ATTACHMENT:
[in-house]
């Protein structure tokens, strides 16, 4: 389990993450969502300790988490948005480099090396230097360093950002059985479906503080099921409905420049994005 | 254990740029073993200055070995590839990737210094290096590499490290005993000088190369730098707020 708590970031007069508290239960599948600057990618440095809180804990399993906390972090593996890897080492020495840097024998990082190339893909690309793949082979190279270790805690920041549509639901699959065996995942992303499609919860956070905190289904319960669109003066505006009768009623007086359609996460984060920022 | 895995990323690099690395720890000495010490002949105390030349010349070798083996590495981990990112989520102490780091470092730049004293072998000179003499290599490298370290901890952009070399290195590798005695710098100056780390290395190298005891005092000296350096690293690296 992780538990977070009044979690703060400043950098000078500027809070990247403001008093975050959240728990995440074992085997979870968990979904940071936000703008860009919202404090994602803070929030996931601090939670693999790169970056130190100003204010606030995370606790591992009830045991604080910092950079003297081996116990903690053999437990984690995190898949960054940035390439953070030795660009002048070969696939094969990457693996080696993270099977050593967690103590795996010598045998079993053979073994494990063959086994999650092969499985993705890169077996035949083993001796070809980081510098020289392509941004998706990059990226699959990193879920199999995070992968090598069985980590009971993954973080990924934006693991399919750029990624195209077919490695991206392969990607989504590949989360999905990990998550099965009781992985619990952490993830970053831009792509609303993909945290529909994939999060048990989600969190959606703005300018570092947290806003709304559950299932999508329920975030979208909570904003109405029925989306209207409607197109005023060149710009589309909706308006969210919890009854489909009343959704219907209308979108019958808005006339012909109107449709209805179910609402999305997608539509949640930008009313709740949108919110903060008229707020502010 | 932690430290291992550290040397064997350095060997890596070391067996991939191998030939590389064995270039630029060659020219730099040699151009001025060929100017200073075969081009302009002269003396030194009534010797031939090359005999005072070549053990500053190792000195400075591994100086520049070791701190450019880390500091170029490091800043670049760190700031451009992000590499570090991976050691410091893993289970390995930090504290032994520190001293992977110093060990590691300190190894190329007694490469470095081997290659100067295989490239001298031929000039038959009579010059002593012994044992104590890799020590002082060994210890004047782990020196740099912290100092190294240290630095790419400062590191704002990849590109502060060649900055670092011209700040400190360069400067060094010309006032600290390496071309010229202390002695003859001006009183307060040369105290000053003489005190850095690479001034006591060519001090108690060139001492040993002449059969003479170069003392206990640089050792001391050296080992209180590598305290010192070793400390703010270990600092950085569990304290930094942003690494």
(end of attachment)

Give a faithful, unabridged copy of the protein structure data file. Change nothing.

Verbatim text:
[in-house]
């Protein structure tokens, strides 16, 4: 389990993450969502300790988490948005480099090396230097360093950002059985479906503080099921409905420049994005 | 254990740029073993200055070995590839990737210094290096590499490290005993000088190369730098707020 708590970031007069508290239960599948600057990618440095809180804990399993906390972090593996890897080492020495840097024998990082190339893909690309793949082979190279270790805690920041549509639901699959065996995942992303499609919860956070905190289904319960669109003066505006009768009623007086359609996460984060920022 | 895995990323690099690395720890000495010490002949105390030349010349070798083996590495981990990112989520102490780091470092730049004293072998000179003499290599490298370290901890952009070399290195590798005695710098100056780390290395190298005891005092000296350096690293690296 992780538990977070009044979690703060400043950098000078500027809070990247403001008093975050959240728990995440074992085997979870968990979904940071936000703008860009919202404090994602803070929030996931601090939670693999790169970056130190100003204010606030995370606790591992009830045991604080910092950079003297081996116990903690053999437990984690995190898949960054940035390439953070030795660009002048070969696939094969990457693996080696993270099977050593967690103590795996010598045998079993053979073994494990063959086994999650092969499985993705890169077996035949083993001796070809980081510098020289392509941004998706990059990226699959990193879920199999995070992968090598069985980590009971993954973080990924934006693991399919750029990624195209077919490695991206392969990607989504590949989360999905990990998550099965009781992985619990952490993830970053831009792509609303993909945290529909994939999060048990989600969190959606703005300018570092947290806003709304559950299932999508329920975030979208909570904003109405029925989306209207409607197109005023060149710009589309909706308006969210919890009854489909009343959704219907209308979108019958808005006339012909109107449709209805179910609402999305997608539509949640930008009313709740949108919110903060008229707020502010 | 932690430290291992550290040397064997350095060997890596070391067996991939191998030939590389064995270039630029060659020219730099040699151009001025060929100017200073075969081009302009002269003396030194009534010797031939090359005999005072070549053990500053190792000195400075591994100086520049070791701190450019880390500091170029490091800043670049760190700031451009992000590499570090991976050691410091893993289970390995930090504290032994520190001293992977110093060990590691300190190894190329007694490469470095081997290659100067295989490239001298031929000039038959009579010059002593012994044992104590890799020590002082060994210890004047782990020196740099912290100092190294240290630095790419400062590191704002990849590109502060060649900055670092011209700040400190360069400067060094010309006032600290390496071309010229202390002695003859001006009183307060040369105290000053003489005190850095690479001034006591060519001090108690060139001492040993002449059969003479170069003392206990640089050792001391050296080992209180590598305290010192070793400390703010270990600092950085569990304290930094942003690494």